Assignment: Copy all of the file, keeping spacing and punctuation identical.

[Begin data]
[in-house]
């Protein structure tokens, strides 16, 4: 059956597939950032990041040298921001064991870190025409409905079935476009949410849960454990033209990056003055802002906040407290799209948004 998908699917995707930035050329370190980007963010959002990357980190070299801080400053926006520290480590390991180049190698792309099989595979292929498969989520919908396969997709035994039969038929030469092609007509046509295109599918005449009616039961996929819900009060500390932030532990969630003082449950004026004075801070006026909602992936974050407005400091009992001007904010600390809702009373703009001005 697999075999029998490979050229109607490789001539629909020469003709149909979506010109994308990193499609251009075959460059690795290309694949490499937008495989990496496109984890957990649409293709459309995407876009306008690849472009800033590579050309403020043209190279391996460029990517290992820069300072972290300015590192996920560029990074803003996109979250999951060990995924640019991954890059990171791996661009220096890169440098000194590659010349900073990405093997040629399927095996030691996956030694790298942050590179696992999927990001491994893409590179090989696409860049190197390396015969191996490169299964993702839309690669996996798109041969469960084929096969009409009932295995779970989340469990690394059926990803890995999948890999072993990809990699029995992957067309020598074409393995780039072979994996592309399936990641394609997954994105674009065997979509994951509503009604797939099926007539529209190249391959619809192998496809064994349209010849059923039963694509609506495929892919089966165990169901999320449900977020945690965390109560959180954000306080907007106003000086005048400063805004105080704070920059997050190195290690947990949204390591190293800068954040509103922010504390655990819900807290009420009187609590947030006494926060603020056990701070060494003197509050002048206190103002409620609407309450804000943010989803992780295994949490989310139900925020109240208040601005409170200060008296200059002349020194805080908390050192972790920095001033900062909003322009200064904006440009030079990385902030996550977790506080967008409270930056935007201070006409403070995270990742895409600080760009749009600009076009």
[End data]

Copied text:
[in-house]
């Protein structure tokens, strides 16, 4: 059956597939950032990041040298921001064991870190025409409905079935476009949410849960454990033209990056003055802002906040407290799209948004 998908699917995707930035050329370190980007963010959002990357980190070299801080400053926006520290480590390991180049190698792309099989595979292929498969989520919908396969997709035994039969038929030469092609007509046509295109599918005449009616039961996929819900009060500390932030532990969630003082449950004026004075801070006026909602992936974050407005400091009992001007904010600390809702009373703009001005 697999075999029998490979050229109607490789001539629909020469003709149909979506010109994308990193499609251009075959460059690795290309694949490499937008495989990496496109984890957990649409293709459309995407876009306008690849472009800033590579050309403020043209190279391996460029990517290992820069300072972290300015590192996920560029990074803003996109979250999951060990995924640019991954890059990171791996661009220096890169440098000194590659010349900073990405093997040629399927095996030691996956030694790298942050590179696992999927990001491994893409590179090989696409860049190197390396015969191996490169299964993702839309690669996996798109041969469960084929096969009409009932295995779970989340469990690394059926990803890995999948890999072993990809990699029995992957067309020598074409393995780039072979994996592309399936990641394609997954994105674009065997979509994951509503009604797939099926007539529209190249391959619809192998496809064994349209010849059923039963694509609506495929892919089966165990169901999320449900977020945690965390109560959180954000306080907007106003000086005048400063805004105080704070920059997050190195290690947990949204390591190293800068954040509103922010504390655990819900807290009420009187609590947030006494926060603020056990701070060494003197509050002048206190103002409620609407309450804000943010989803992780295994949490989310139900925020109240208040601005409170200060008296200059002349020194805080908390050192972790920095001033900062909003322009200064904006440009030079990385902030996550977790506080967008409270930056935007201070006409403070995270990742895409600080760009749009600009076009």